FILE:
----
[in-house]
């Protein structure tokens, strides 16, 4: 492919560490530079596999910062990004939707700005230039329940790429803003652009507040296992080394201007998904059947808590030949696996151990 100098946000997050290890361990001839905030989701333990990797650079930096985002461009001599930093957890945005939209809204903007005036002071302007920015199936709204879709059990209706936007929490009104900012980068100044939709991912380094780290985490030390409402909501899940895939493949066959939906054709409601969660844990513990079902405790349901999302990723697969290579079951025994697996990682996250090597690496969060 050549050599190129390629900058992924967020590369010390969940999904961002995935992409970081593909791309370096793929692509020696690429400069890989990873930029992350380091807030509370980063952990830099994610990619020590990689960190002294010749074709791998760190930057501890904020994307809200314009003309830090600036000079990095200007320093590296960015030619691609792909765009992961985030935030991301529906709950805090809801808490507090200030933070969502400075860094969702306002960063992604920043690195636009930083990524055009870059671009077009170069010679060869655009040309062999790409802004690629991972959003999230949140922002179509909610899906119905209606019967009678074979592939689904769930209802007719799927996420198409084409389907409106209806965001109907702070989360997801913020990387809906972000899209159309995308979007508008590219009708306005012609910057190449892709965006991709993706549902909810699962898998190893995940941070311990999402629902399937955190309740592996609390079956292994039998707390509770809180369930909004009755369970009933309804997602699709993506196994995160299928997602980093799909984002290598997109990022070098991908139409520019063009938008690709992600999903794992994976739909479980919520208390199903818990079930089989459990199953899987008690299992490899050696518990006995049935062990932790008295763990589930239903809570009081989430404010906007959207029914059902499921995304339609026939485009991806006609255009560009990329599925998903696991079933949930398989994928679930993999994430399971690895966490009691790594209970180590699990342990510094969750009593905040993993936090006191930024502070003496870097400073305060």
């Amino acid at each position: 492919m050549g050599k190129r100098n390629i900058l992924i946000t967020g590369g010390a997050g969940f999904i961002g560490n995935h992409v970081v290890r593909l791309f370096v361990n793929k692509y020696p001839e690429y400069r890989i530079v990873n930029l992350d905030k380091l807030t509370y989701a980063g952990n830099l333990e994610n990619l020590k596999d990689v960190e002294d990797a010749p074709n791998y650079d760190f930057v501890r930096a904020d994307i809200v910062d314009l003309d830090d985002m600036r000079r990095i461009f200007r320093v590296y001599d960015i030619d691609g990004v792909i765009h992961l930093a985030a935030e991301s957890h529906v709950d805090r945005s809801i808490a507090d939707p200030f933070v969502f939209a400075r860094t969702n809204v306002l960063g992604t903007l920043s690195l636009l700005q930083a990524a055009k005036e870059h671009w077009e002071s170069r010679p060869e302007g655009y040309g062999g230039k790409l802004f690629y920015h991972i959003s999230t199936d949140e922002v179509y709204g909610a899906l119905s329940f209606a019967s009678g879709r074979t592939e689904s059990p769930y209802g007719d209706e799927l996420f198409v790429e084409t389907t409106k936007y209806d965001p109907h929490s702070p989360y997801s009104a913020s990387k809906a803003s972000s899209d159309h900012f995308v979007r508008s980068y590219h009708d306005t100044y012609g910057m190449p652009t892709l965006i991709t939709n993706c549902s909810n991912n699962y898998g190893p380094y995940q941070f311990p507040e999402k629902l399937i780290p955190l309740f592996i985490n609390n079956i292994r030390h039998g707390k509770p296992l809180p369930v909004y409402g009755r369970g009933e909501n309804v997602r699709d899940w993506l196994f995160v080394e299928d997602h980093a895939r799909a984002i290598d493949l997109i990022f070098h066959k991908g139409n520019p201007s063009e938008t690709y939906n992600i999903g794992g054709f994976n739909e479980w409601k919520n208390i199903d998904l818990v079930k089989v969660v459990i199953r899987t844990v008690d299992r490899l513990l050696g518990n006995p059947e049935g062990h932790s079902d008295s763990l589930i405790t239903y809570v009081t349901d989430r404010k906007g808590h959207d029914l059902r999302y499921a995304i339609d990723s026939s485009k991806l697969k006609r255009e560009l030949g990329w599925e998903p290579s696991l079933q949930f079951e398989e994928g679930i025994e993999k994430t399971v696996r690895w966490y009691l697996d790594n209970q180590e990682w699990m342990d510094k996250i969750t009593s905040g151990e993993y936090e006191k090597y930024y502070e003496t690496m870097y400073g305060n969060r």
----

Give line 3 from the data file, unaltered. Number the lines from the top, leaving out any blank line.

């Amino acid at each position: 492919m050549g050599k190129r100098n390629i900058l992924i946000t967020g590369g010390a997050g969940f999904i961002g560490n995935h992409v970081v290890r593909l791309f370096v361990n793929k692509y020696p001839e690429y400069r890989i530079v990873n930029l992350d905030k380091l807030t509370y989701a980063g952990n830099l333990e994610n990619l020590k596999d990689v960190e002294d990797a010749p074709n791998y650079d760190f930057v501890r930096a904020d994307i809200v910062d314009l003309d830090d985002m600036r000079r990095i461009f200007r320093v590296y001599d960015i030619d691609g990004v792909i765009h992961l930093a985030a935030e991301s957890h529906v709950d805090r945005s809801i808490a507090d939707p200030f933070v969502f939209a400075r860094t969702n809204v306002l960063g992604t903007l920043s690195l636009l700005q930083a990524a055009k005036e870059h671009w077009e002071s170069r010679p060869e302007g655009y040309g062999g230039k790409l802004f690629y920015h991972i959003s999230t199936d949140e922002v179509y709204g909610a899906l119905s329940f209606a019967s009678g879709r074979t592939e689904s059990p769930y209802g007719d209706e799927l996420f198409v790429e084409t389907t409106k936007y209806d965001p109907h929490s702070p989360y997801s009104a913020s990387k809906a803003s972000s899209d159309h900012f995308v979007r508008s980068y590219h009708d306005t100044y012609g910057m190449p652009t892709l965006i991709t939709n993706c549902s909810n991912n699962y898998g190893p380094y995940q941070f311990p507040e999402k629902l399937i780290p955190l309740f592996i985490n609390n079956i292994r030390h039998g707390k509770p296992l809180p369930v909004y409402g009755r369970g009933e909501n309804v997602r699709d899940w993506l196994f995160v080394e299928d997602h980093a895939r799909a984002i290598d493949l997109i990022f070098h066959k991908g139409n520019p201007s063009e938008t690709y939906n992600i999903g794992g054709f994976n739909e479980w409601k919520n208390i199903d998904l818990v079930k089989v969660v459990i199953r899987t844990v008690d299992r490899l513990l050696g518990n006995p059947e049935g062990h932790s079902d008295s763990l589930i405790t239903y809570v009081t349901d989430r404010k906007g808590h959207d029914l059902r999302y499921a995304i339609d990723s026939s485009k991806l697969k006609r255009e560009l030949g990329w599925e998903p290579s696991l079933q949930f079951e398989e994928g679930i025994e993999k994430t399971v696996r690895w966490y009691l697996d790594n209970q180590e990682w699990m342990d510094k996250i969750t009593s905040g151990e993993y936090e006191k090597y930024y502070e003496t690496m870097y400073g305060n969060r």